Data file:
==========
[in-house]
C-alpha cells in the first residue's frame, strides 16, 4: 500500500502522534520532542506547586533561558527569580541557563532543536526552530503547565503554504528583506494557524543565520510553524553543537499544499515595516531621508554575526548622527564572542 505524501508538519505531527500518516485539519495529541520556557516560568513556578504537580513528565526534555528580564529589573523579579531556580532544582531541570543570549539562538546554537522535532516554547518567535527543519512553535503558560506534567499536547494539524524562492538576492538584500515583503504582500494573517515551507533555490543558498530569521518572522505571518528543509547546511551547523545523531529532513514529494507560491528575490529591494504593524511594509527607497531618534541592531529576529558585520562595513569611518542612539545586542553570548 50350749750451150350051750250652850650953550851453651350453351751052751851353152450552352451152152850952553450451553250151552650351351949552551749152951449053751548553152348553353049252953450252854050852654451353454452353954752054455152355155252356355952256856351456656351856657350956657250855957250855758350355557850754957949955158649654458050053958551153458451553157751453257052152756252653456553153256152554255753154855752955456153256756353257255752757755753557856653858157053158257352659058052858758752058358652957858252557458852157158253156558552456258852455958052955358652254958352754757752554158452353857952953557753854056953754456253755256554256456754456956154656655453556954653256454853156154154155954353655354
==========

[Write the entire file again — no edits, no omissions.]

[in-house]
C-alpha cells in the first residue's frame, strides 16, 4: 500500500502522534520532542506547586533561558527569580541557563532543536526552530503547565503554504528583506494557524543565520510553524553543537499544499515595516531621508554575526548622527564572542 505524501508538519505531527500518516485539519495529541520556557516560568513556578504537580513528565526534555528580564529589573523579579531556580532544582531541570543570549539562538546554537522535532516554547518567535527543519512553535503558560506534567499536547494539524524562492538576492538584500515583503504582500494573517515551507533555490543558498530569521518572522505571518528543509547546511551547523545523531529532513514529494507560491528575490529591494504593524511594509527607497531618534541592531529576529558585520562595513569611518542612539545586542553570548 50350749750451150350051750250652850650953550851453651350453351751052751851353152450552352451152152850952553450451553250151552650351351949552551749152951449053751548553152348553353049252953450252854050852654451353454452353954752054455152355155252356355952256856351456656351856657350956657250855957250855758350355557850754957949955158649654458050053958551153458451553157751453257052152756252653456553153256152554255753154855752955456153256756353257255752757755753557856653858157053158257352659058052858758752058358652957858252557458852157158253156558552456258852455958052955358652254958352754757752554158452353857952953557753854056953754456253755256554256456754456956154656655453556954653256454853156154154155954353655354